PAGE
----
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A Piece of My Mind
July 9, 2019

The Sound of Silence—When There Are No Words

Author Affiliations
  • 1Department of Surgery, Mission Hospital, Asheville, North Carolina
JAMA. 2019;322(2):117-118. doi:10.1001/jama.2019.8385

My father was killed by an Islamic fundamentalist in Cairo, Egypt, when he was just 47 years old. It was October 1993, exactly 8 months following the first World Trade Center bombing. I first heard the news from my uncle; I screamed—a feral howl escaping from deep inside of me—and dropped the phone.

Terrorism was still a new word and a new concept for many Americans, so my father’s death was featured prominently in the national papers and on the evening news. What does one say to a teenager whose father was just shot by a madman screaming “Allahu akbar?” Nobody knew. I didn’t know. The silence was incredibly isolating.

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1 Comment for this article
Silence in China
Cong Hu, MD | Department of Critical Care Medicine, Zhuhai People's Hospital,The Third Affiliated Hospital, Jinan University, Zhuhai, Guangdong 519000, People's Republic of China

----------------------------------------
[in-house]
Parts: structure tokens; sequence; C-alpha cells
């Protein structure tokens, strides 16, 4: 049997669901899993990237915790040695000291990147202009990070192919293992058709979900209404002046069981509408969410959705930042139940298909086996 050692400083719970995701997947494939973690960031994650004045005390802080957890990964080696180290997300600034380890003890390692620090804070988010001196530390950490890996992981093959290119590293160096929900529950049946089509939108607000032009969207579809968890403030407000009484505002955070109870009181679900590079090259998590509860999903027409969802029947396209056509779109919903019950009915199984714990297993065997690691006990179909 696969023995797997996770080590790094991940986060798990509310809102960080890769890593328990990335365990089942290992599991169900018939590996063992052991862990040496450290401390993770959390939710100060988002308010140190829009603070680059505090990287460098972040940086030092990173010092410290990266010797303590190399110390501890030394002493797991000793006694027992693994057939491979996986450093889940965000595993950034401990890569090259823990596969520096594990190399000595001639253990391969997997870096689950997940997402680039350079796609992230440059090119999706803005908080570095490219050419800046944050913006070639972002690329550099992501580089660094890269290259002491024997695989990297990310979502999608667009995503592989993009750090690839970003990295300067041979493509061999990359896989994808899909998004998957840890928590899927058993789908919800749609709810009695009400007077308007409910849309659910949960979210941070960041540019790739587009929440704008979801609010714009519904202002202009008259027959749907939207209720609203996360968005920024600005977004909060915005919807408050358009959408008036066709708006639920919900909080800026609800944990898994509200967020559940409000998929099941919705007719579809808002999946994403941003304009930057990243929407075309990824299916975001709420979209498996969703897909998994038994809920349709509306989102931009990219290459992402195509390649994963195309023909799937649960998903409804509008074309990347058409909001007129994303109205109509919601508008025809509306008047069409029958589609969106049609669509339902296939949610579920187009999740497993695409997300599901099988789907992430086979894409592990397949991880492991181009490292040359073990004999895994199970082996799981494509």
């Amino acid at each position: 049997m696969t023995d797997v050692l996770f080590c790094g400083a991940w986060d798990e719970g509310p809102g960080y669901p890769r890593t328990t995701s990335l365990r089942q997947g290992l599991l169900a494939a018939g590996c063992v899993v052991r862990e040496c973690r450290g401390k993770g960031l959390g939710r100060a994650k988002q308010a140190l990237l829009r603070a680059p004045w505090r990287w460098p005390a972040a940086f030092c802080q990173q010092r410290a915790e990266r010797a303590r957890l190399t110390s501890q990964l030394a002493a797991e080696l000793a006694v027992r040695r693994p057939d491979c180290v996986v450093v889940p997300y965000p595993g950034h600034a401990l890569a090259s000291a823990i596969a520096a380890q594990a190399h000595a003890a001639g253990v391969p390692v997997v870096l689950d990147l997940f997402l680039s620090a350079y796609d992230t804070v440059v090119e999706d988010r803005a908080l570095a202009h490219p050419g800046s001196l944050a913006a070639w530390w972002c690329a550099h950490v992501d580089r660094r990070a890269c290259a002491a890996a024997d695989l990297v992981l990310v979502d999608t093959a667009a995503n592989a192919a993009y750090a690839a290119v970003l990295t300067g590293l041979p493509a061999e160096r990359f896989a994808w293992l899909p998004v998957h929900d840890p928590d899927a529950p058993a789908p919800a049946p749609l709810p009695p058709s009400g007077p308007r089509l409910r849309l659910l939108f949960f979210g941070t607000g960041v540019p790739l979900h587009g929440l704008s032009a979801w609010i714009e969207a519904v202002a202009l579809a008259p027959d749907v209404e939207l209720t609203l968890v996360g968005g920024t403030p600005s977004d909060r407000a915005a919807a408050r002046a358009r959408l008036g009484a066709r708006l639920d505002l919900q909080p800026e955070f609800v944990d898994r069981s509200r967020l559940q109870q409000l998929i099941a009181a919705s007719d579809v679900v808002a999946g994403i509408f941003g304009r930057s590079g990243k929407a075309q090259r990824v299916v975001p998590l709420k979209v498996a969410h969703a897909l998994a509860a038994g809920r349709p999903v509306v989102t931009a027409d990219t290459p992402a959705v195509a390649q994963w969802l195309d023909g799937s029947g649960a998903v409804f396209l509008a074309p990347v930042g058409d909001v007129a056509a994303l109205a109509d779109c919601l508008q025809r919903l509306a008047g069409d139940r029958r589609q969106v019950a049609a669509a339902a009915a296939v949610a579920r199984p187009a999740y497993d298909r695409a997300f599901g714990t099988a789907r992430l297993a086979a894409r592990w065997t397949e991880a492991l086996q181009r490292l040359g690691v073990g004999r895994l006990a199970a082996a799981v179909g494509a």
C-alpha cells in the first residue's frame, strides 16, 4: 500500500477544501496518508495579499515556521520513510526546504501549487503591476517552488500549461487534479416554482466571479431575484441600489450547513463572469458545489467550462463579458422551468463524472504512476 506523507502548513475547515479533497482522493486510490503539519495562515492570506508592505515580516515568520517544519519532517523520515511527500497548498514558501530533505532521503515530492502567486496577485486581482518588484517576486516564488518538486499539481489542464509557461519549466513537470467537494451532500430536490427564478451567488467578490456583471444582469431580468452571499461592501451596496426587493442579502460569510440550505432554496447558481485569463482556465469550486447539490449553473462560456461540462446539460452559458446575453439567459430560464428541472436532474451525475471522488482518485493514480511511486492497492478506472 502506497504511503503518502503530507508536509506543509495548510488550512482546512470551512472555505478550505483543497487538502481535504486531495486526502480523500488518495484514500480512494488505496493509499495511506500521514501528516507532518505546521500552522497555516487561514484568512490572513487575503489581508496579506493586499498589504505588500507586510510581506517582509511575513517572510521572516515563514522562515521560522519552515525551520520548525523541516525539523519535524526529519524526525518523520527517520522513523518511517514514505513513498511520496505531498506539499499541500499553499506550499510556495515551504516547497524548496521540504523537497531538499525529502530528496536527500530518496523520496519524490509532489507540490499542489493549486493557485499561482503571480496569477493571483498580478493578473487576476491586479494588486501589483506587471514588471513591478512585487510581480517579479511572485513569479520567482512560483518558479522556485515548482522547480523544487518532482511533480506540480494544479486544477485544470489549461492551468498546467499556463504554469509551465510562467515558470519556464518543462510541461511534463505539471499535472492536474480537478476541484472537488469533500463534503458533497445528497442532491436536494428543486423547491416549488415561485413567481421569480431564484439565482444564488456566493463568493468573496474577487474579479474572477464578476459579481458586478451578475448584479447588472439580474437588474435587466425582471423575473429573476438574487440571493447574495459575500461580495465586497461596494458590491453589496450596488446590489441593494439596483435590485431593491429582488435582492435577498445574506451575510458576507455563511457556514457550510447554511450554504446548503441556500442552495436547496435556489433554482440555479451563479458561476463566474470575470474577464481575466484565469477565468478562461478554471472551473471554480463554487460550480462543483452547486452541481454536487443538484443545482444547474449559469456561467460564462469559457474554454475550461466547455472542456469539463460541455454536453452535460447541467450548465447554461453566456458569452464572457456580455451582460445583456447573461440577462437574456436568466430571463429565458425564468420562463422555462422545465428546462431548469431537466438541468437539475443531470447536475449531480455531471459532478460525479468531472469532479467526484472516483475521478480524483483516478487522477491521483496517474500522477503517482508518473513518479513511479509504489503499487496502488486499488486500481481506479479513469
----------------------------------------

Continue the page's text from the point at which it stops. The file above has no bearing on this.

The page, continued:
For me, as a Chinese doctor who has worked in the ICU in my life and clinical career, I also have a deep understanding of the therapeutic value of silence. When communicating with family members of ICU patients, there is often excessive grief among family members. Silence gives others the opportunity to express themselves and be heard, although people sometimes are too emotional to express themselves in words. Sitting quietly with patients and their families sometimes indicates the therapeutic value of silence. When I can't speak, I can only sit quietly beside patients and their families and listen as the author does.

I would like to comment on silence from the perspective of a Chinese ICU doctor. Appropriate silence is a good way to solve the current extremely tense doctor-patient relationship in China. it conveys your concern and responsibility to patients as well as the understanding and sympathy of patients' families, but sometimes it does not. Inappropriate silent expression may make family members of patients feel that you don't know enough about the patient or are not responsible enough, leading to potential doctor-patient disputes. Therefore, the way of silence should be paid special attention to in education and clinical work. In short, silence provides a very good way for a healthy doctor-patient relationship.